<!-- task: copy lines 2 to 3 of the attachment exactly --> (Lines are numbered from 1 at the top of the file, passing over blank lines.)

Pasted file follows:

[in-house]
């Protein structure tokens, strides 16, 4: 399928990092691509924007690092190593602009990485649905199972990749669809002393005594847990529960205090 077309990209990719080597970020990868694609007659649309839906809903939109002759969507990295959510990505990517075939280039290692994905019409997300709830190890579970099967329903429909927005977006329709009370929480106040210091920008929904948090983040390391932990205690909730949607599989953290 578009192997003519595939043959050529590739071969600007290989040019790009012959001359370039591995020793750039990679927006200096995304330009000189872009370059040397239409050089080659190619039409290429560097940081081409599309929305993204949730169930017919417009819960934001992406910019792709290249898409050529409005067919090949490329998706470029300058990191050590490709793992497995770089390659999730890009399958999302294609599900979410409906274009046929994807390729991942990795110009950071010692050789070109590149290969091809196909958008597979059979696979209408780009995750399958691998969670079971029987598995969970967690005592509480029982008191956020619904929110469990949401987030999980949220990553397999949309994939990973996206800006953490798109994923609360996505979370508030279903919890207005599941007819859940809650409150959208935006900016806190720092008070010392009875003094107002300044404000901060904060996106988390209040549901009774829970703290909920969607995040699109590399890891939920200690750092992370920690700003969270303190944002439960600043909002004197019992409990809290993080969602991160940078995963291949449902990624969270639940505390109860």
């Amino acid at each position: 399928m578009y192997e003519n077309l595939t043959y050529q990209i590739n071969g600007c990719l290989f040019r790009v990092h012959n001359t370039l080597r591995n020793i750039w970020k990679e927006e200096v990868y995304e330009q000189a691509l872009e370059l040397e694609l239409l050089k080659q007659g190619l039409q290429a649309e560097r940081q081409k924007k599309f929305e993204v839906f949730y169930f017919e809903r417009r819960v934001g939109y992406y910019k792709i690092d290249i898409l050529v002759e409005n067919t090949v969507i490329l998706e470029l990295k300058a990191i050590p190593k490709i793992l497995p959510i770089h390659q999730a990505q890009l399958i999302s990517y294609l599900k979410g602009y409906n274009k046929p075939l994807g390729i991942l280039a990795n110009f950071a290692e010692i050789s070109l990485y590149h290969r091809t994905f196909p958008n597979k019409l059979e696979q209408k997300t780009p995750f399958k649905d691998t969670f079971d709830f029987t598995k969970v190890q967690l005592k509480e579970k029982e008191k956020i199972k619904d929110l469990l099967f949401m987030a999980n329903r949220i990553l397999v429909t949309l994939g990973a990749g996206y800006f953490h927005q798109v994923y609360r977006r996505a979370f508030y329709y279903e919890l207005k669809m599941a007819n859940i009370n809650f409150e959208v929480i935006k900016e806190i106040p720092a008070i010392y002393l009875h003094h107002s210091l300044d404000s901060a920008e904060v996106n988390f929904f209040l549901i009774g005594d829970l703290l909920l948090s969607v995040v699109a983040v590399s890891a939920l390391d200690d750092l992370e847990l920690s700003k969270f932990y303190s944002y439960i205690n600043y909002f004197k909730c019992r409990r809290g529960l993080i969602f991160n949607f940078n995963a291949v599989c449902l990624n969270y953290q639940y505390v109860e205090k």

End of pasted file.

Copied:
């Protein structure tokens, strides 16, 4: 399928990092691509924007690092190593602009990485649905199972990749669809002393005594847990529960205090 077309990209990719080597970020990868694609007659649309839906809903939109002759969507990295959510990505990517075939280039290692994905019409997300709830190890579970099967329903429909927005977006329709009370929480106040210091920008929904948090983040390391932990205690909730949607599989953290 578009192997003519595939043959050529590739071969600007290989040019790009012959001359370039591995020793750039990679927006200096995304330009000189872009370059040397239409050089080659190619039409290429560097940081081409599309929305993204949730169930017919417009819960934001992406910019792709290249898409050529409005067919090949490329998706470029300058990191050590490709793992497995770089390659999730890009399958999302294609599900979410409906274009046929994807390729991942990795110009950071010692050789070109590149290969091809196909958008597979059979696979209408780009995750399958691998969670079971029987598995969970967690005592509480029982008191956020619904929110469990949401987030999980949220990553397999949309994939990973996206800006953490798109994923609360996505979370508030279903919890207005599941007819859940809650409150959208935006900016806190720092008070010392009875003094107002300044404000901060904060996106988390209040549901009774829970703290909920969607995040699109590399890891939920200690750092992370920690700003969270303190944002439960600043909002004197019992409990809290993080969602991160940078995963291949449902990624969270639940505390109860």
């Amino acid at each position: 399928m578009y192997e003519n077309l595939t043959y050529q990209i590739n071969g600007c990719l290989f040019r790009v990092h012959n001359t370039l080597r591995n020793i750039w970020k990679e927006e200096v990868y995304e330009q000189a691509l872009e370059l040397e694609l239409l050089k080659q007659g190619l039409q290429a649309e560097r940081q081409k924007k599309f929305e993204v839906f949730y169930f017919e809903r417009r819960v934001g939109y992406y910019k792709i690092d290249i898409l050529v002759e409005n067919t090949v969507i490329l998706e470029l990295k300058a990191i050590p190593k490709i793992l497995p959510i770089h390659q999730a990505q890009l399958i999302s990517y294609l599900k979410g602009y409906n274009k046929p075939l994807g390729i991942l280039a990795n110009f950071a290692e010692i050789s070109l990485y590149h290969r091809t994905f196909p958008n597979k019409l059979e696979q209408k997300t780009p995750f399958k649905d691998t969670f079971d709830f029987t598995k969970v190890q967690l005592k509480e579970k029982e008191k956020i199972k619904d929110l469990l099967f949401m987030a999980n329903r949220i990553l397999v429909t949309l994939g990973a990749g996206y800006f953490h927005q798109v994923y609360r977006r996505a979370f508030y329709y279903e919890l207005k669809m599941a007819n859940i009370n809650f409150e959208v929480i935006k900016e806190i106040p720092a008070i010392y002393l009875h003094h107002s210091l300044d404000s901060a920008e904060v996106n988390f929904f209040l549901i009774g005594d829970l703290l909920l948090s969607v995040v699109a983040v590399s890891a939920l390391d200690d750092l992370e847990l920690s700003k969270f932990y303190s944002y439960i205690n600043y909002f004197k909730c019992r409990r809290g529960l993080i969602f991160n949607f940078n995963a291949v599989c449902l990624n969270y953290q639940y505390v109860e205090k």